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Brett McGurk, the US-led coalition’s special envoy, said that 55 to 60 per cent of Raqqa is now liberated from ISIS extremists.
The coalition envoy, who visited northern Syria last week for two days, confirmed that over half of Raqqa is liberated by the US-backed Syrian Democratic Forces (SDF).
“In Syria, spent about two days on the ground. Met, of course, with our team, and met with the leaders of the Syrian Democratic Forces, north of Raqqa. Raqqa now is about 55 to 60 percent or so finished. It’s a very difficult fight,” the General said.
“It’s not just a military effort. We also met with local councils and a number of tribal sheiks who are working very closely with us to defeat ISIS. And we have diplomats on the ground, working on the stabilization and humanitarian elements. It was a very encouraging visit, spent about two days there,” he added.
Moreover, the coalition envoy said around 2,000 fighters remain in Raqqa.
“It seems, from the information we have, that, of the 2,000 or so ISIS fighters that are left, bulk of them are foreign fighters,” coalition’s envoy said.
Moreover, the coalition envoy said the coalition has now collected over 10 terabytes of information and intelligence from documents captured from ISIS.
“Every time we do an operation, we plan what we call the sensitive site exploitation. So, in Manbij, it was 10 terabytes of information, Raqqa, now, very similar. And we have systems to process it, analyze it, and then, most importantly, share it with members of our coalition,” McGurk said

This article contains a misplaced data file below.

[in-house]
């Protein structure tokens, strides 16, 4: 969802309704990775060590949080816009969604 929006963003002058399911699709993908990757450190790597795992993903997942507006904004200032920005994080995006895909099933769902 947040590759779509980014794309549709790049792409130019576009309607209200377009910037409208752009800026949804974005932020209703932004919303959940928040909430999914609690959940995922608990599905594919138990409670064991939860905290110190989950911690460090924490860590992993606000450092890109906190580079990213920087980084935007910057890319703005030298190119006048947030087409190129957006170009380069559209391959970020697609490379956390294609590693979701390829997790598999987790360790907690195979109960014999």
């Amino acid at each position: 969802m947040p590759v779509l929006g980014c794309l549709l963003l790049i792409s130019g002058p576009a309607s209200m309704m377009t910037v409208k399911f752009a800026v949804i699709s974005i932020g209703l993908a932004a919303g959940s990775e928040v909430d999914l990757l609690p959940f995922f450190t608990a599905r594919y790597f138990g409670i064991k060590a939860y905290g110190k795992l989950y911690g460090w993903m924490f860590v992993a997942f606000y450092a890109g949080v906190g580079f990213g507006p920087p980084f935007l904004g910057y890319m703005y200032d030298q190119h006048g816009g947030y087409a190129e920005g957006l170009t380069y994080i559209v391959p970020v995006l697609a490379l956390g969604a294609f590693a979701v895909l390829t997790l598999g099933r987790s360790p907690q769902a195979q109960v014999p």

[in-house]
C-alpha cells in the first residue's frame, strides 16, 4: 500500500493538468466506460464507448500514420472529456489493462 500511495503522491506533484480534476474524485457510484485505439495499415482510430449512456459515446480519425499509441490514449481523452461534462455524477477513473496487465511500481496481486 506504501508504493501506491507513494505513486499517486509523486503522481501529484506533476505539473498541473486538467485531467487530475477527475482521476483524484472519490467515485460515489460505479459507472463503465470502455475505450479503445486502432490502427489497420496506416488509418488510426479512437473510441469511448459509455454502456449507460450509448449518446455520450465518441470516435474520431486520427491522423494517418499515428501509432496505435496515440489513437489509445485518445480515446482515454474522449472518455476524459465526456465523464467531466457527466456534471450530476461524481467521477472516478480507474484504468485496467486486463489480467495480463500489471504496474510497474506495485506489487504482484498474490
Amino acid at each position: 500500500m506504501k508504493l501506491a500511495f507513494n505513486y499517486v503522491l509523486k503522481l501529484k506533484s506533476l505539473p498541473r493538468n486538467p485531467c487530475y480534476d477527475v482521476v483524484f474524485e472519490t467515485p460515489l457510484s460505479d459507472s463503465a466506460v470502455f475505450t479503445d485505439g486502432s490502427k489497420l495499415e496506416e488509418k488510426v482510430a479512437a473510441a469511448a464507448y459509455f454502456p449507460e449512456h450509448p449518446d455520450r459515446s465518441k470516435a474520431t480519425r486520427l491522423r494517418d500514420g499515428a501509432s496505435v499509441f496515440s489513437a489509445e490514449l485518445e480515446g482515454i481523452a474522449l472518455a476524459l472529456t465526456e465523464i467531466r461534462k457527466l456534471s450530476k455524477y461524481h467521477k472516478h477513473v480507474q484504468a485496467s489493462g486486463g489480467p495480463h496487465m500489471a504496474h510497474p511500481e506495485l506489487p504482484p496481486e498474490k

“So if we find information about foreign fighters from a certain country, we go through proper procedures to make sure it’s shared. And then key members of our coalition — as Secretary Mattis mentioned, Interpol — and we built a database, now, of 19,000 known ISIS, you know, foreign fighters, sympathizers. And that’s shared, of course, across our coalition,” he added.
“So it is a — it is a very comprehensive campaign, militarily, on the ground, taking territory back; collecting information; processing it; and then building the database and the system so it can be shared and acted upon. And certainly, in Raqqa, we’re learning an awful lot,” he concluded.
Reporting by: Wladimir van Wilgenburg | Source: ARA News
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